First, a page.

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From "Bryan Pendleton (JIRA)" <j...@apache.org>
Subject [jira] [Comment Edited] (DERBY-6849) Statement.RETURN_GENERATED_KEYS returns "keys" even if there are no auto-generated fields
Date Fri, 01 Jan 2016 19:09:39 GMT

    [ https://issues.apache.org/jira/browse/DERBY-6849?page=com.atlassian.jira.plugin.system.issuetabpanels:comment-tabpanel&focusedCommentId=15076360#comment-15076360
] 

Bryan Pendleton edited comment on DERBY-6849 at 1/1/16 7:08 PM:
----------------------------------------------------------------

Some related jobs: DERBY-3609 DERBY-2631

And, here's how we currently document getGeneratedKeys:
http://db.apache.org/derby/docs/10.12/ref/rrefjdbc40794.html

>  If the user has indicated that auto-generated keys should 
>  be made available, this method returns the same results 
>  as a call to the IDENTITY_VAL_LOCAL function. 
>  Otherwise this method returns null.

And here's how we currently document IDENTITY_VAL_LOCAL:
http://db.apache.org/derby/docs/10.12/ref/rrefidentityvallocal.html#rrefidentityvallocal

>  The result of the function is not affected by the following:
>
>    A single row INSERT statement with a VALUES clause or 
>    single row UPDATE statement for a table without an identity column

John, is it possible that, in your case, some **previous** statement in your
application generated a value for an identity column, and then, since
your **current** statement accesses a table without an identity column,
the value you are seeing in getGeneratedKeys is actually the generated
identity value for that **previous** statement?



was (Author: bryanpendleton):
Some related jobs: DERBY-3609 DERBY-2631

And, here's how we currently document getGeneratedKeys:
http://db.apache.org/derby/docs/10.12/ref/rrefjdbc40794.html

  If the user has indicated that auto-generated keys should 
  be made available, this method returns the same results 
  as a call to the IDENTITY_VAL_LOCAL function. 
  Otherwise this method returns null.

And here's how we currently document IDENTITY_VAL_LOCAL:
http://db.apache.org/derby/docs/10.12/ref/rrefidentityvallocal.html#rrefidentityvallocal

  The result of the function is not affected by the following:

    A single row INSERT statement with a VALUES clause or 
    single row UPDATE statement for a table without an identity column

John, is it possible that, in your case, some **previous** statement in your
application generated a value for an identity column, and then, since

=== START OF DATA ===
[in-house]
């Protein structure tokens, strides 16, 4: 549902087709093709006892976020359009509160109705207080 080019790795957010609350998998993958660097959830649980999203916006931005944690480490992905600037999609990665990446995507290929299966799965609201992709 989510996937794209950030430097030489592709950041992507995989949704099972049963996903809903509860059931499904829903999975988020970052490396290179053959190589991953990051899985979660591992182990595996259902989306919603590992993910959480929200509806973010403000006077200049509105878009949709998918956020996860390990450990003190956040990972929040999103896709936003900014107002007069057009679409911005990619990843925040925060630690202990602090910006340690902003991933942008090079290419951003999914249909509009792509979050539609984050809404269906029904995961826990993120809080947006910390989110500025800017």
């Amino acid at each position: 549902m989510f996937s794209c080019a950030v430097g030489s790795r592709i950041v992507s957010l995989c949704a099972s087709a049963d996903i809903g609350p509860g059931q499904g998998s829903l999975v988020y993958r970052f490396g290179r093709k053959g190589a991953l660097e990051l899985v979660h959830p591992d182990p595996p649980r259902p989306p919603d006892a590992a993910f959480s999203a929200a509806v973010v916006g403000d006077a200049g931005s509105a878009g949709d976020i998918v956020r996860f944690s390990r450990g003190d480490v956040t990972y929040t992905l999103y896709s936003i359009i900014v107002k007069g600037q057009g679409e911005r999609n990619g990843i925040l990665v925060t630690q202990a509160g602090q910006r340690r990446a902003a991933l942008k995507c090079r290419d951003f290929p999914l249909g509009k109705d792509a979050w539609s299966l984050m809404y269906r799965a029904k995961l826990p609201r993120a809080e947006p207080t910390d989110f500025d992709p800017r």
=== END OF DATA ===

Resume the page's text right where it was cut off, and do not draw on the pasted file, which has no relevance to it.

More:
your **current** statement accesses a table without an identity column,
the value you are seeing in getGeneratedKeys is actually the generated
identity value for that **previous** statement?


> Statement.RETURN_GENERATED_KEYS returns "keys" even if there are no auto-generated fields
> -----------------------------------------------------------------------------------------
>
>                 Key: DERBY-6849
>                 URL: https://issues.apache.org/jira/browse/DERBY-6849
>             Project: Derby
>          Issue Type: Bug
>          Components: JDBC
>    Affects Versions: 10.9.1.0
>            Reporter: John Hendrikx
>         Attachments: DERBY6849Repro.java
>
>
> I have a very simple table:
> {noformat}
>     CREATE TABLE images (
>       url varchar(1000) NOT NULL,
>       image blob NOT NULL,
>   
>       CONSTRAINT images_url PRIMARY KEY (url)
>     );
> {noformat}
> No auto-generated fields.  However when I do an insert, JDBC tells me there are auto-generated
keys (rs.next() does not return false and a LONG value is returned):
> {noformat}
>       try(PreparedStatement statement = connection.prepareStatement(sql, Statement.RETURN_GENERATED_KEYS))
{
>         setParameters(parameterValues, statement);
>         statement.execute();
>         try(ResultSet rs = statement.getGeneratedKeys()) {
>           if(rs.next()) {
>             return rs.getObject(1);
>           }
>           return null;
>         }
>       }
>       catch(SQLException e) {
>         throw new DatabaseException(this, sql + ": " + parameters, e);
>       }
> {noformat}
> This sounds like a bug to me.  For comparison, PostgreSQL does not have the same behaviour.



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